- Overall: 8/10
- Kuretake No. 22 Brush Pen
- Level: Amateur-Intermediate
- Price: $8.00 (yes, my wallet was sad too)
- Where to get it: Art Friend is one of my go-to sources for brush pens, so I was delighted when I found this.
- Pros: It’s a nice inky black and the brush nib is pretty flexible, which really challenges you to push your boundaries and practice more with it. Also, the ink cartridge has lasted me from November till now (although I think it’s beginning to run out), so there’s that!
- Cons: I can’t even begin to tell you how frustrated I got with this pen — towards the start of this year, sometimes the ink wouldn’t even come out of the pen at all, and when I squeezed the cartridge it would come out in one massive glob. Also, if you’re not too good at controlling nibs yet, I recommend sticking to the Aquash because that’s slightly firmer, or keep practicing, because this definitely got me slightly annoyed when I wasn’t ready for such a flexible nib yet. Despite these shortcomings, however, I still recommend this pen because it was the one that tided me over during my jump from amateur brush-letterer to intermediate brush-letterer!
- Overall: 7/10
I’ve heard some of my other calligra-friends recommend pens like the Zig Brushables, the Pentel Colour Brush, and even Copic markers. Ultimately, what brush pen you choose to buy is up to you, and if it’s open stock, by all means, test out the nib to see what fits your needs!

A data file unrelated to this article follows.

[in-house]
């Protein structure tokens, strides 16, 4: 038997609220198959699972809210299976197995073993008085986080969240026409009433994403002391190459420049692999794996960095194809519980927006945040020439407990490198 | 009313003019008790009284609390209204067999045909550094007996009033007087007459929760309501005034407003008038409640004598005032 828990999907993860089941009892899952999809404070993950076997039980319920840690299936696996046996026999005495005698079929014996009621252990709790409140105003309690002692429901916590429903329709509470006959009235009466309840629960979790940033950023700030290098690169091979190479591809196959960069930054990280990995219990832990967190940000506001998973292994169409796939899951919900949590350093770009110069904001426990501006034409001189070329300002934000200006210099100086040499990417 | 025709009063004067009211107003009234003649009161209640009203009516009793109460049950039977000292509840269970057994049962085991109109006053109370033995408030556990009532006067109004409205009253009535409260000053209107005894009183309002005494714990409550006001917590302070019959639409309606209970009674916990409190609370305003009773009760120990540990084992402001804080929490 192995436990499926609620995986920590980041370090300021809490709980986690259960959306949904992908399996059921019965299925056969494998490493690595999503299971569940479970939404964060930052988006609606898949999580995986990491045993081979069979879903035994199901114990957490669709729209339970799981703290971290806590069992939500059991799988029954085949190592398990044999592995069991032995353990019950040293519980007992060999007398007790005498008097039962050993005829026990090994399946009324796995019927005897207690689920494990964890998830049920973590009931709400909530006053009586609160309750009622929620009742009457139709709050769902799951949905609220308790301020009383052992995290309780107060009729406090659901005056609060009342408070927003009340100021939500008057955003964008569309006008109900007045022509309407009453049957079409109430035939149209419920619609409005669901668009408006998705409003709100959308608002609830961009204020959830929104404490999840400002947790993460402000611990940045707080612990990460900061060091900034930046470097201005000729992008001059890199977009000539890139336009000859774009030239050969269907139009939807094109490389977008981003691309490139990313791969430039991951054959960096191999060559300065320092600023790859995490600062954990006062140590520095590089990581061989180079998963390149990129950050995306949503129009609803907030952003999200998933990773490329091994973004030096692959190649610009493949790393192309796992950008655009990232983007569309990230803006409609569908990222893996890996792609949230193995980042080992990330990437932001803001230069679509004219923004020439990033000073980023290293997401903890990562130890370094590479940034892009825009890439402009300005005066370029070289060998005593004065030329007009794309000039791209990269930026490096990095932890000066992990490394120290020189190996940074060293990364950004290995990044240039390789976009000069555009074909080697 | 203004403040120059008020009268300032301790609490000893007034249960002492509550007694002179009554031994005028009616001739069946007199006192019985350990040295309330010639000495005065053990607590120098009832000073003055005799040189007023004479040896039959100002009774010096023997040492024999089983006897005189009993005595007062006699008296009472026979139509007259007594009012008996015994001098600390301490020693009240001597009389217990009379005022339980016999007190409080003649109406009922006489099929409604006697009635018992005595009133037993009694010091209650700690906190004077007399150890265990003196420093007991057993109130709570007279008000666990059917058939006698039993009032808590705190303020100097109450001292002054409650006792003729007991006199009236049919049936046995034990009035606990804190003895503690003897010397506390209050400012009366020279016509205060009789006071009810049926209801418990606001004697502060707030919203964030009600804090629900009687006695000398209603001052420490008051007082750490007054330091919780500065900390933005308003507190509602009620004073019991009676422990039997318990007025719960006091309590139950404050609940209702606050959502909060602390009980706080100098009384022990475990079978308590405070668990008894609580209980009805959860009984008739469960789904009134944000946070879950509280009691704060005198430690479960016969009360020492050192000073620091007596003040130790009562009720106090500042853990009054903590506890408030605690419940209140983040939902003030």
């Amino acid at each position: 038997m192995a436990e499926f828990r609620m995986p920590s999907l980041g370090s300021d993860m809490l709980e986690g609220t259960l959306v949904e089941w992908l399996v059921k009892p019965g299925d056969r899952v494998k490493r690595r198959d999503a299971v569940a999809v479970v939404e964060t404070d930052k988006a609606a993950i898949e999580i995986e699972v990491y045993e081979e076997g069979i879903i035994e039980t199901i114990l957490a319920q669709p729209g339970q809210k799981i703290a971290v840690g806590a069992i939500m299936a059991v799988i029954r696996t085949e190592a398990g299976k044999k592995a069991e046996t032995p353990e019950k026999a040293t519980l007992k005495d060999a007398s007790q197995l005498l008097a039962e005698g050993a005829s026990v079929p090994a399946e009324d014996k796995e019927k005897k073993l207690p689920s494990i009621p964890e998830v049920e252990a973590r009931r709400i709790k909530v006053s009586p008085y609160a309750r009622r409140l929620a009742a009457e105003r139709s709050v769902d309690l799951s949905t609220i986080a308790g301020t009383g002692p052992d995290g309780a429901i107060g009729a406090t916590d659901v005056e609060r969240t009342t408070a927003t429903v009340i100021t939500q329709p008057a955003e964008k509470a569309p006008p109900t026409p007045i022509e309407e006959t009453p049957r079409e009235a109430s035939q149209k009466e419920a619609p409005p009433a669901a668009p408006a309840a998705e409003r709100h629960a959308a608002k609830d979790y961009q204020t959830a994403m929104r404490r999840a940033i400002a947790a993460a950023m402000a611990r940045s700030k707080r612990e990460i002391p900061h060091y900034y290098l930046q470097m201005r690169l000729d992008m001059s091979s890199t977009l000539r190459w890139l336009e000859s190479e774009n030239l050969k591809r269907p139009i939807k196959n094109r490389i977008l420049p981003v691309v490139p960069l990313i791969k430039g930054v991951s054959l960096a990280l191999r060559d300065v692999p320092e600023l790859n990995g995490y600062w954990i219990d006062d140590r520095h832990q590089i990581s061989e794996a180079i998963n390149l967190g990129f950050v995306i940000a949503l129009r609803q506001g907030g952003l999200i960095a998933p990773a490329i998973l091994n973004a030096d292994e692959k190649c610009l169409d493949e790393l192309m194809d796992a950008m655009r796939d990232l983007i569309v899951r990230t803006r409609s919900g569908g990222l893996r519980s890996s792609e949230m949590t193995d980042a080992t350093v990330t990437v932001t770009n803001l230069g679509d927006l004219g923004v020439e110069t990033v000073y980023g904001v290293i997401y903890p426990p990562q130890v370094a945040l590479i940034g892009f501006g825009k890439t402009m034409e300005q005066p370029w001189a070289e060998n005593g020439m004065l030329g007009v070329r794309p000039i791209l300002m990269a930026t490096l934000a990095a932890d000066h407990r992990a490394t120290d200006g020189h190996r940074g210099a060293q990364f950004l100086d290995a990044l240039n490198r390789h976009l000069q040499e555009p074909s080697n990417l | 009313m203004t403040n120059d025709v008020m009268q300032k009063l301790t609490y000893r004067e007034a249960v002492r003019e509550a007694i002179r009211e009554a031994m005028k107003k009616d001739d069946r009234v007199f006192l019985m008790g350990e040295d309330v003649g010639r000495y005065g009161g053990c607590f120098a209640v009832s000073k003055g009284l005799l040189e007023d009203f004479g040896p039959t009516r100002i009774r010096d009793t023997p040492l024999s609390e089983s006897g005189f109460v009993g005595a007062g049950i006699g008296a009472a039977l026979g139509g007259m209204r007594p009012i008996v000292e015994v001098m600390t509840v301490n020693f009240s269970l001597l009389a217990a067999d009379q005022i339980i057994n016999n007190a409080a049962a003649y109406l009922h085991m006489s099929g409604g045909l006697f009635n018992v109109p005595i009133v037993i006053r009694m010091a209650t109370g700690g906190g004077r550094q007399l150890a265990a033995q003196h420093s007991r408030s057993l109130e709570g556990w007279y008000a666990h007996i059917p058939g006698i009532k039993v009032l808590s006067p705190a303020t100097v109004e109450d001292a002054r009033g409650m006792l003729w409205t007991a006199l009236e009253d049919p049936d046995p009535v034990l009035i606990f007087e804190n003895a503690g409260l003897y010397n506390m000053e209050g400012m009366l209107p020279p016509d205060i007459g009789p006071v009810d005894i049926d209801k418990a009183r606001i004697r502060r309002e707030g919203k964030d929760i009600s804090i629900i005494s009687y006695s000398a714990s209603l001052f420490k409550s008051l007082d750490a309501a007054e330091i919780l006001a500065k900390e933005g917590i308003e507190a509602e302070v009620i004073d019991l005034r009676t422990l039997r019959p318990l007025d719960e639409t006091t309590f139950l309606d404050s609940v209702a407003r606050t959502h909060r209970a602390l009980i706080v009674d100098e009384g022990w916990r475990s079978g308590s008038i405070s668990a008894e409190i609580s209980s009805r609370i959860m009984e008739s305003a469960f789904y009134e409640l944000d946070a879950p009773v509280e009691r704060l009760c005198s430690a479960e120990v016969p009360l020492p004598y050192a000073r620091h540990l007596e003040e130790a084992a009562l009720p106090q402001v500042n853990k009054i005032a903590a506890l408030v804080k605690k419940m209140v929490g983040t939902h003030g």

Step Three: Observe Some More!
Once you’ve gotten the hang of your brush pen, go back to rewatching all those calligraphy videos you previously looked up. Observe how the brush moves and dips on the paper; observe how it flexes and bends; observes how it forms the letter. That’s how I learnt to shape my letters with a brush. Watching people letter is the best way to learn. Pictures and all are perfectly fine and dandy, but personally, I feel videos are the best way to go. Another tip I recommend is to make something I like to call an alphabet swatch. Basically, what it is is a whole pageful of nothing but your letters and numbers. Write all twenty-six letters of the alphabet and all 10 number symbols, from A to Z, from one to zero, and include other symbols if you like! I also highly recommend including uppercase letters since I find them exceptionally hard to write.
Step Four: Keep Practicing, Keep Growing!
At last, you’ve finally progressed from pencil to brush, from beginner to expert, and you can now begin to wonderfully display your amazing skills with grace! But don’t forget your journey is never over — your letters will change with time. Don’t freak out if this happens — it happened to me too. In fact, I was just re-reading my old posts about calligraphy and was snickering to myself about how much my lettering had changed. I write my letters slightly differently now and some of my friends have noticed this, so don’t worry if it happens to you — it’s all part of this journey. Never forget that you’ll never stop growing and learning as a hand-letterer, and hey — you’re now an artist, because calligraphy is art. Welcome to the club, my friend!
That’s all for today, and I’m pretty proud of myself for writing a post after a two-month long hiatus. I’ll see you all soon! Hope you have a great week ahead.